Unsaturated chlorinated hydrocarbons can be electrochemically reduced by dechlorination and hydrogenation. But dechlorination usually occurs at potentials much more positive than those for hydrogenation, as can be seen from later examples. These electrochemical properties thus allow the detection of unsaturated chlorinated hydrocarbons in the presence of nonchlorinated unsaturated compounds.
Electrode material has great effect on the electrochemical behavior of chlorinated hydrocarbon compounds. Shown in FIG. 8 are the voltammograms of 5 mM CCl4 in DMF at the platinum (A) and glassy carbon (B) electrodes.
The glassy carbon electrode yields much better defined reduction peaks than the platinum electrode. The similar phenomenon was also observed for the reductive dechlorination of Aroclors in DMF. Platinum electrode gives a broad reduction band without any distinguishable peak, while glassy carbon electrode produces distinct reduction peaks. Glassy carbon electrode is a preferred choice for analytical purpose.
Electroanalytical results were also dependent on the potential scan waveform. Shown in FIG. 9 are the voltammograms obtained by three potential waveforms: LS (linear scan), SW (square wave) and DP (differential pulse). The SW and DP voltammetric methods produce better defined reduction peaks than the LS method. SW is much faster than DP in data acquisition.
Shown in FIG. 10 are the experimental results obtained for two soil samples by DMF extraction and square-wave electroanalysis. Both soil samples are based on an EPA standard soil mixture (SSM) except one is doped with 1000 ppm Aroclor 1254 and the other is not. The experiment was carried out by the following simple procedures:
1. Weigh 5.0 g of soil into a vial containing 5 ml of DMF electrolyte and 4 stainless-steel balls.
2. Shake the vial for 10 minutes.
3. Filter the extract solution with a plunge-barrel type filter.
4. Run SW voltammetry in the filtrate.
From the voltammograms displayed in FIG. 10, one can observe the following:
The Aroclor doped into the soil is 1254 because the voltammographic signature matches that of the pure Aroclor 1254 in DMF as obtained earlier. The first three reduction peaks are most likely the results of dechlorination of three types of chlorines in the o-, m- and p- positions and the last peak is probably due to the hydrogenation of the biphenyl ring. The soil has small amounts of reducible organic components in it because the clean soil yields a small and broad reduction background current around -2250 mV. However, there is very little aromatic organics in the soil because the voltammogram of the clean soil yields no observable reduction peak around -2700 mV.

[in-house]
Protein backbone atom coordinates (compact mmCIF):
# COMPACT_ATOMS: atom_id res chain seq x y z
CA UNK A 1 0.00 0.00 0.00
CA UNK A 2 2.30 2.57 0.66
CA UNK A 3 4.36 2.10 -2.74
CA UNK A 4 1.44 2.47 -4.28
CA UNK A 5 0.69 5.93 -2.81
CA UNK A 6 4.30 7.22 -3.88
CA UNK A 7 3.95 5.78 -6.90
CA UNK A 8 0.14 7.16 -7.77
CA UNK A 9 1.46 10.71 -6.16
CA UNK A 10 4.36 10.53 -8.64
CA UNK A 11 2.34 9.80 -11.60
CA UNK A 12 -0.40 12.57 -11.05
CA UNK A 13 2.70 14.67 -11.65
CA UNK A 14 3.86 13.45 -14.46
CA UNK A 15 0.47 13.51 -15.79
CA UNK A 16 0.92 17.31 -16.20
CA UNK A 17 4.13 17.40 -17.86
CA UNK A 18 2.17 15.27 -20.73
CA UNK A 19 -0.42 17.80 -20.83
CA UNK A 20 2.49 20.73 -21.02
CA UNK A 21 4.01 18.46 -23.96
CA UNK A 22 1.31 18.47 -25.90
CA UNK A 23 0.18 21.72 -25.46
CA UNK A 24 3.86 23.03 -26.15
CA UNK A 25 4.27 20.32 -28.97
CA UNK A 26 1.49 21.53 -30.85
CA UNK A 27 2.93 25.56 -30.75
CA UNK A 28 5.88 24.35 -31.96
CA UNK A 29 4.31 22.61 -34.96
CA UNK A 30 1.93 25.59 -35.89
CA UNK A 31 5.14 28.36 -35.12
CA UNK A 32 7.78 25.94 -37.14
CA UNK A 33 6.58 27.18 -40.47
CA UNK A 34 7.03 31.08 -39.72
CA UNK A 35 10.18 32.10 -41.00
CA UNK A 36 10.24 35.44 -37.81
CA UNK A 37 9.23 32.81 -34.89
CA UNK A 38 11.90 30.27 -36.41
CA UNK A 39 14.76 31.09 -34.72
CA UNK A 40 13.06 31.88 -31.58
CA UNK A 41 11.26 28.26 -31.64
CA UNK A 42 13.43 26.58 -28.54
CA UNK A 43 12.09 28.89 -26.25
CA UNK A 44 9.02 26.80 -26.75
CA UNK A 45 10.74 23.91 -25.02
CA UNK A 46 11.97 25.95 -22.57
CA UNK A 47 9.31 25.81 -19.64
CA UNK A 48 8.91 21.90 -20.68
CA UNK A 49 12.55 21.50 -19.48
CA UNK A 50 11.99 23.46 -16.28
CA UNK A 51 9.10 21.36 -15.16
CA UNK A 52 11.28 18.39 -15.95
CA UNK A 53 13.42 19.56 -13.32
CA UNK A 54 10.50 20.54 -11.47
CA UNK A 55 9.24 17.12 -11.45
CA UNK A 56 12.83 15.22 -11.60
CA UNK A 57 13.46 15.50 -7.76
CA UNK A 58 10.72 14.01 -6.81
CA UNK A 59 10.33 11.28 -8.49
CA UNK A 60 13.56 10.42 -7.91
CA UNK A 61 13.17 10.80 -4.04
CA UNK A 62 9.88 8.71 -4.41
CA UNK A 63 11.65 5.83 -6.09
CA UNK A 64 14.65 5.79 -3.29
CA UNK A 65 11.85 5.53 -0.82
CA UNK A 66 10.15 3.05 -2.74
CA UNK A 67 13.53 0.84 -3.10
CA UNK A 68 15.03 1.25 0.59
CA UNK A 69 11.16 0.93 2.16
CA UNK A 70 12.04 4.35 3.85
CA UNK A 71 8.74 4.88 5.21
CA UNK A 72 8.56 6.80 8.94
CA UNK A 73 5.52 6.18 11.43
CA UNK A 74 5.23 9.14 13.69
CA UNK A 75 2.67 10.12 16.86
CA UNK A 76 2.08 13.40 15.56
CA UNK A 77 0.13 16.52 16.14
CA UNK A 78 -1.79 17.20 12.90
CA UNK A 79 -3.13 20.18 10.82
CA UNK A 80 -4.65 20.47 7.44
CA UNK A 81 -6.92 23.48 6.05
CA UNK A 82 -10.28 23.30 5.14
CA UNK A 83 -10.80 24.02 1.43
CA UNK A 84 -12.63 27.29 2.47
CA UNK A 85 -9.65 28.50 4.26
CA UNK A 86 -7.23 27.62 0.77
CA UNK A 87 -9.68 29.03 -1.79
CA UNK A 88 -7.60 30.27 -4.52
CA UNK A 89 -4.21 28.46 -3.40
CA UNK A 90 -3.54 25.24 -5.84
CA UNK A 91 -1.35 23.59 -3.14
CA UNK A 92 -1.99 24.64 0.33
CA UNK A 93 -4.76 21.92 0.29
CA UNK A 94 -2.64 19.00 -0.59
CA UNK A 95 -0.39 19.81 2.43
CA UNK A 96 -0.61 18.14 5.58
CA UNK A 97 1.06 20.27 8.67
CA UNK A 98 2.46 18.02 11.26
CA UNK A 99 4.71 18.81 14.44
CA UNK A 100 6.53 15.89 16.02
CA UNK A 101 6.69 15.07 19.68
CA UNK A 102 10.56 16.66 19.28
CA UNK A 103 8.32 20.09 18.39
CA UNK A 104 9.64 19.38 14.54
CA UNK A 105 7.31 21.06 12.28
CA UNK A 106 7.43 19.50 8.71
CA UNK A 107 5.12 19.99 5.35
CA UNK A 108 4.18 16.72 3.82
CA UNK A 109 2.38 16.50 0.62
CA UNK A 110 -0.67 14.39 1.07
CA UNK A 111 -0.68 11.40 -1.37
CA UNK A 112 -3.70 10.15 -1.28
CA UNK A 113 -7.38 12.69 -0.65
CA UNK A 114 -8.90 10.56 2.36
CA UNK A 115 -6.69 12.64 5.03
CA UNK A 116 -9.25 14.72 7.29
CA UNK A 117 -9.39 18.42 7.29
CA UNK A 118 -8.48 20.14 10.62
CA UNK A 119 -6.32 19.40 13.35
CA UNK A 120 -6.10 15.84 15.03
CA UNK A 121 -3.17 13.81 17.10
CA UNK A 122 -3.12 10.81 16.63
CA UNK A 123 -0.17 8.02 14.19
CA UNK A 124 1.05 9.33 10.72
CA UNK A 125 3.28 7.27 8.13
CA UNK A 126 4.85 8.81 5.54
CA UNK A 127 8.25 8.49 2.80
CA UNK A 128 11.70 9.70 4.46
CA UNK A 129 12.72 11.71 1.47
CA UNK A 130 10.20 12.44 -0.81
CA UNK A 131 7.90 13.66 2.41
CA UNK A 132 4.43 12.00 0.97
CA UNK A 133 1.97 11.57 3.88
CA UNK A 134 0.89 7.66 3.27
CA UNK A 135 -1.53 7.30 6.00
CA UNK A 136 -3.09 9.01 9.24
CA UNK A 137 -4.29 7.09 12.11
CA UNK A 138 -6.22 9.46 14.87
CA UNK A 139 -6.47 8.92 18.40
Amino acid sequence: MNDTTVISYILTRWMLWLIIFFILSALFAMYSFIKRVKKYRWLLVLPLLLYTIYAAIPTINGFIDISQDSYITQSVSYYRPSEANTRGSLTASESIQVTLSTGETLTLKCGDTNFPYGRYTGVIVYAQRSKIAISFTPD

The above example clearly illustrated the usefulness and the advantages of this simple, portable and rapid electroanalytical method for analyzing PCBs in soil.
It has been a big problem for rapid analysis of PCBs in the presence of transformer oils in surfactant solution by spectroscopic methods. Electroanalytical technique has possessed the capability to distinguish them. However, rapid removal of PCB from surfactant solution to the organic solution is a challenge. In this experiment small disposable filters stuffed with LOMOD powders were used to extract PCBs out of surfactant solution into the LOMOD which is one of the most effective polymers for removing PCBs in aqueous solutions. The loaded PCBs were then flushed out with the DMF solvent.
The detailed experimental procedures can be described as follows:
1) Passing 10 ml surfactant solution through a prepackaged LOMOD column using a 10 ml syringe.
2) Wash the column with 2 ml DMF containing 0.02M TEAP as electrolyte and collect the effluent into a 2 ml electrochemical cell.
3) Connect the electrodes and run the electroanalysis.
Displayed in FIG. 11 are the square-wave voltammograms of DMF extracting solutions from two soil washing surfactant solutions: one contains 112 ppm Aroclor 1254 and 1010 ppm 10 C oil, and the other contains 1100 ppm 10 C oil only. As can be seen from the figure, there are three distinct reduction peaks for Aroclor 1254 in the potential range from -1.6 to -2.3 V (vs. Ag/AgCl). There is no electroreduction activity for 10 C oil in this potential range. The above results have clearly revealed the following advantages for electroanalysis: